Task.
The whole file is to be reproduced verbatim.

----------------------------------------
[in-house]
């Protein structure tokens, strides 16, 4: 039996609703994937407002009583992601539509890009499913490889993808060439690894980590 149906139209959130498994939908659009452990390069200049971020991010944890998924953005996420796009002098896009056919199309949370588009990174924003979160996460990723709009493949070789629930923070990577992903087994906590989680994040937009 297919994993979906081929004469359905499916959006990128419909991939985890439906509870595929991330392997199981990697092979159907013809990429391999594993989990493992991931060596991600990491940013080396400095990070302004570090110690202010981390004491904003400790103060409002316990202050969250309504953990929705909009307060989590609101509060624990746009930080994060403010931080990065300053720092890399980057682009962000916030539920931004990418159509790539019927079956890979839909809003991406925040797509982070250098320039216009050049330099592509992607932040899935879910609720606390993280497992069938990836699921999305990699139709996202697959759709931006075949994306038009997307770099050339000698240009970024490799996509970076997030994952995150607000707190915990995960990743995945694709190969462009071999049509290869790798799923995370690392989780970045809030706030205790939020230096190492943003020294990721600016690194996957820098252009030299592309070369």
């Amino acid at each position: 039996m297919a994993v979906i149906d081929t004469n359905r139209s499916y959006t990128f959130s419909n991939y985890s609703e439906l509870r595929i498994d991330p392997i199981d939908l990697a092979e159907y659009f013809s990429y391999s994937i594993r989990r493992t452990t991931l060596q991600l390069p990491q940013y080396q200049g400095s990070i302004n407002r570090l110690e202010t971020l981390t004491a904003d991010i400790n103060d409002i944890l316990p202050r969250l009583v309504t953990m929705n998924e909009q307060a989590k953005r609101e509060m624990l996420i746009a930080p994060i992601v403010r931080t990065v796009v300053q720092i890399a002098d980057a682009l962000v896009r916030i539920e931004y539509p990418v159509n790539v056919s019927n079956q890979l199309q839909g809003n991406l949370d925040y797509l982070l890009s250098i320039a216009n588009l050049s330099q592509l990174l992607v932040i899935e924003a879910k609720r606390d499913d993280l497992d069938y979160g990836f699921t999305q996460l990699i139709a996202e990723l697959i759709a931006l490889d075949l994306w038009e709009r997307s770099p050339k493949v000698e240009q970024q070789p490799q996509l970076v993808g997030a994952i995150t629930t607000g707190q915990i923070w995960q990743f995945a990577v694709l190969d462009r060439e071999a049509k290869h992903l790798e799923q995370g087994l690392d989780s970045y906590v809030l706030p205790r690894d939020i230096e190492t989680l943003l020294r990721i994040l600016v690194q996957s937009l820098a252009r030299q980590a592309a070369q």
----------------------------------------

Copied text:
[in-house]
């Protein structure tokens, strides 16, 4: 039996609703994937407002009583992601539509890009499913490889993808060439690894980590 149906139209959130498994939908659009452990390069200049971020991010944890998924953005996420796009002098896009056919199309949370588009990174924003979160996460990723709009493949070789629930923070990577992903087994906590989680994040937009 297919994993979906081929004469359905499916959006990128419909991939985890439906509870595929991330392997199981990697092979159907013809990429391999594993989990493992991931060596991600990491940013080396400095990070302004570090110690202010981390004491904003400790103060409002316990202050969250309504953990929705909009307060989590609101509060624990746009930080994060403010931080990065300053720092890399980057682009962000916030539920931004990418159509790539019927079956890979839909809003991406925040797509982070250098320039216009050049330099592509992607932040899935879910609720606390993280497992069938990836699921999305990699139709996202697959759709931006075949994306038009997307770099050339000698240009970024490799996509970076997030994952995150607000707190915990995960990743995945694709190969462009071999049509290869790798799923995370690392989780970045809030706030205790939020230096190492943003020294990721600016690194996957820098252009030299592309070369």
């Amino acid at each position: 039996m297919a994993v979906i149906d081929t004469n359905r139209s499916y959006t990128f959130s419909n991939y985890s609703e439906l509870r595929i498994d991330p392997i199981d939908l990697a092979e159907y659009f013809s990429y391999s994937i594993r989990r493992t452990t991931l060596q991600l390069p990491q940013y080396q200049g400095s990070i302004n407002r570090l110690e202010t971020l981390t004491a904003d991010i400790n103060d409002i944890l316990p202050r969250l009583v309504t953990m929705n998924e909009q307060a989590k953005r609101e509060m624990l996420i746009a930080p994060i992601v403010r931080t990065v796009v300053q720092i890399a002098d980057a682009l962000v896009r916030i539920e931004y539509p990418v159509n790539v056919s019927n079956q890979l199309q839909g809003n991406l949370d925040y797509l982070l890009s250098i320039a216009n588009l050049s330099q592509l990174l992607v932040i899935e924003a879910k609720r606390d499913d993280l497992d069938y979160g990836f699921t999305q996460l990699i139709a996202e990723l697959i759709a931006l490889d075949l994306w038009e709009r997307s770099p050339k493949v000698e240009q970024q070789p490799q996509l970076v993808g997030a994952i995150t629930t607000g707190q915990i923070w995960q990743f995945a990577v694709l190969d462009r060439e071999a049509k290869h992903l790798e799923q995370g087994l690392d989780s970045y906590v809030l706030p205790r690894d939020i230096e190492t989680l943003l020294r990721i994040l600016v690194q996957s937009l820098a252009r030299q980590a592309a070369q």